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Today, a panel discussion was held on the topic “Vulnerable workers on the corona rollercoaster” where FINANCE THINK – Institute for Economic Research and Policy – Skopje presented the results of the research on the effects of the pandemic on five groups of vulnerable workers in North Macedonia.

The study “The effect of Covid-19 on vulnerable workers in North Macedonia: Monitoring of low-paid workers, unpaid family workers, paid domestic workers, workers with atypical employment contracts and informal workers” and the organization of the event was supported by the Foundation Open Society – Macedonia.

The event was addressed by Fani KARANFILOVA-PANOVSKA, Executive Director of the Foundation Open Society – Macedonia, Despina TUMANOVSKA, Finance Think, Darko DIMOVSKI, President of the Federation of Trade Unions of Macedonia, Angel DIMITROV, President of the Organization of Employers in Macedonia, Daniela ZAMPINI, Employment Specialist in the International Labor Organization.

Fani KARANFILOVA-PANOVSKA referred to the importance of the conclusions from the study but also to the project within which the study was conducted.

“This study was prepared within the regional project” Responding to the socio-economic effects of COVID-19 by supporting vulnerable groups, low-paid workers, workers in the informal economy and temporal employees “, which is implemented in the Western Balkans. The project is funded by the COVID-19 Joint Rapid Response Fund of the Open Society Foundations and aims to mitigate the socio-economic consequences of the Kovid-19 impact on vulnerable groups.

5 associations from the country participate in the implementation of the project – Finance think, Analytica, ZMAI, LAG Agro leader and Glasen Tekstilec, and with the activities implemented by our colleagues, today we have a better insight into the effects of government policies on vulnerable groups, but also we really contribute to mitigating the socio-economic consequences for them.

Why did we decide to support this project? In its almost 30 years of existence, as many times before in times of crisis, the Foundation focuses on supporting the most vulnerable. “Workers operating in the informal economy have been and are really one of the hardest hit, given their low incomes and the risk of falling into extreme poverty as a result of the Covid-19 pandemic.”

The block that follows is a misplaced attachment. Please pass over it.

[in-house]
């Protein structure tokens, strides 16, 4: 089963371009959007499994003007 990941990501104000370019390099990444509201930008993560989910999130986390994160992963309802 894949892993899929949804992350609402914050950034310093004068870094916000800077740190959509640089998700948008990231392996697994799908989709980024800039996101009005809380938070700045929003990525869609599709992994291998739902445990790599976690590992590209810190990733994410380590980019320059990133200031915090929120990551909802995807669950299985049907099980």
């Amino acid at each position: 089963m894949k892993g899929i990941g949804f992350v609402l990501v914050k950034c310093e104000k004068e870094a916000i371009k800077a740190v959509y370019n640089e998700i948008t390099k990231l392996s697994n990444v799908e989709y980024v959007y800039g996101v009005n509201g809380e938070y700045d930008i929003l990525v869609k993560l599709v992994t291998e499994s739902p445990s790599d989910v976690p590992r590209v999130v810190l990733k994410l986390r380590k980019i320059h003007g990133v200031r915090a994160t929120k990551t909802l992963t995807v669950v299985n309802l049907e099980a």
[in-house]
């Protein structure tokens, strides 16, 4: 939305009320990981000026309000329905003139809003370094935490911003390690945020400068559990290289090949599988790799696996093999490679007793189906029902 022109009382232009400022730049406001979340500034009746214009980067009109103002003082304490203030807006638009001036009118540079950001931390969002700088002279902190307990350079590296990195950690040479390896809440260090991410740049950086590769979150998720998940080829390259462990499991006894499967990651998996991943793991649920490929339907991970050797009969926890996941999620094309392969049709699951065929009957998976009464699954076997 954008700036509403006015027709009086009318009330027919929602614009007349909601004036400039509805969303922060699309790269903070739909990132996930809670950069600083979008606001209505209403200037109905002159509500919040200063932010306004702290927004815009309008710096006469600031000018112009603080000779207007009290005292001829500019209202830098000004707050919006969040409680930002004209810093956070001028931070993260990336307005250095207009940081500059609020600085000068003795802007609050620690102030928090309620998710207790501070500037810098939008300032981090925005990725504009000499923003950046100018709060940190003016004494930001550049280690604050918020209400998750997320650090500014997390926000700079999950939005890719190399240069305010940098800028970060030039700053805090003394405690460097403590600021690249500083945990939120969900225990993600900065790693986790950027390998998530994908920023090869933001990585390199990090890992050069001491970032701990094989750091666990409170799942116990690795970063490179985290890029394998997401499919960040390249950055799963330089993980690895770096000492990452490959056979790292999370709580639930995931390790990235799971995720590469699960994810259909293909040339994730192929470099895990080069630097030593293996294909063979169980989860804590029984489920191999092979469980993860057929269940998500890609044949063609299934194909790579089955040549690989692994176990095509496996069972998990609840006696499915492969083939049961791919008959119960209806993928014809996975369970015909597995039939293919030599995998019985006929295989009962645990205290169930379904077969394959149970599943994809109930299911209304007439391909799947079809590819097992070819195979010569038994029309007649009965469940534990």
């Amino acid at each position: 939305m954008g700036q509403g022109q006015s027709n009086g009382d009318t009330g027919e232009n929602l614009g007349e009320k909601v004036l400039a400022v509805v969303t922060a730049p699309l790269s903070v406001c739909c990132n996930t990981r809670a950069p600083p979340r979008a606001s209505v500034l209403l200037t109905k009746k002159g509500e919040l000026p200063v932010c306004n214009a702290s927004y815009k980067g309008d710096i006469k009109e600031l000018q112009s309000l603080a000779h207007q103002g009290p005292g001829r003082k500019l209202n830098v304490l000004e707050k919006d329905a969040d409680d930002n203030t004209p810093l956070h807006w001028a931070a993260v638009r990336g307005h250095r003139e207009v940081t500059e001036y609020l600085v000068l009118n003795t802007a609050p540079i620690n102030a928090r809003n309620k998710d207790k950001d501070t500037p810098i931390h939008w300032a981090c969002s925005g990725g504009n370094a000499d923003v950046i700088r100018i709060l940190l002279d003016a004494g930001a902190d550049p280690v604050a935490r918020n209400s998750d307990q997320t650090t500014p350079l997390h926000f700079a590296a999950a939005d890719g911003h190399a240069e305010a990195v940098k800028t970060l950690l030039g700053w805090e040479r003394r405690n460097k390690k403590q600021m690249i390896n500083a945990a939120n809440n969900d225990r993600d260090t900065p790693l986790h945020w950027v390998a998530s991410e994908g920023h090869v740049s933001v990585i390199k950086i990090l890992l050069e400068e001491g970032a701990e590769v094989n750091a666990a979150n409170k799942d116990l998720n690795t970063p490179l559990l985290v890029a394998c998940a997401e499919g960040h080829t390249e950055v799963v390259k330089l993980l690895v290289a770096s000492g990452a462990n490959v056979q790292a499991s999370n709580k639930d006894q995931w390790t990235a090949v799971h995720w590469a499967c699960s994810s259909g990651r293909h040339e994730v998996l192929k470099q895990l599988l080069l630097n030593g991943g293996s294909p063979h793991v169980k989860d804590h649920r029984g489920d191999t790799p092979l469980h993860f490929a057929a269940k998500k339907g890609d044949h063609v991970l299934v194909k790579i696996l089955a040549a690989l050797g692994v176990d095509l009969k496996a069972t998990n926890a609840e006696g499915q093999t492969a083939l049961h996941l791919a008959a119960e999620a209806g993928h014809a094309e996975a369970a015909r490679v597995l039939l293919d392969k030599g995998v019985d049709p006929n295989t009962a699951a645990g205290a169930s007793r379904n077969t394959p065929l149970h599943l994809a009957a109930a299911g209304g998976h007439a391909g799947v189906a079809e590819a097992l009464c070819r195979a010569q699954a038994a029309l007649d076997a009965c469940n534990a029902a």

The study accurately distinguishes several findings:

The crisis caused by the Covid-19 virus has brought to the surface structural inequalities and weaknesses in the labor market, hitting some groups of workers harder than others. Low-wage workers, workers in the informal economy, domestic paid workers and unpaid family workers are among those most affected by job and income losses. The cross-sectional analysis of the five groups of workers showed that the total job loss during the pandemic of about 7.5 thousand per year is mostly low-wage workers, of which the dominant part are informal workers, and about one third are domestic paid workers.

However, during the pandemic there were two positive trends in the labor market: First, almost 47 thousand low-paid jobs were lost, but they were not lost but exceeded the threshold below which one job is considered low-paid (about 13,000 MKD, according to ILO definition), due to the increase in the minimum wage and government subsidies on wage increases introduced before the onset of the pandemic. Second, and perhaps more significant, is the finding that during the pandemic over 14,000 informal jobs were formalized in order to take advantage of some of the government’s job protection measures, more specifically the measure of subsidizing wages in the amount of MKD 14,500 per employee.

The process of mass immunization gives hope for the pandemic to subside, and hence the need to favor developmental rather than social measures. In the future, any wage subsidy in response to Covid-19-type shocks will need to include a strong re-employment component in order to reduce the discouragement of those who have lost their jobs.

In addition, policymakers need to focus on reaping the benefits of job formalization and translating them into long-term benefits. Our recommendations include the introduction of incentives to prevent re-deformation, support for the formalization of other informal places, and the regulation, but not excessive, in the spirit of social dialogue, of fixed-term employment contracts.

Finally, measures and policies are needed to increase labor market resilience in order to respond quickly and promptly in the event of future shocks. More effective policies and participatory dialogue between all stakeholders should focus on vulnerable and insecure workers, to avoid the possibility of increasing inequalities in the future.



10 June 2021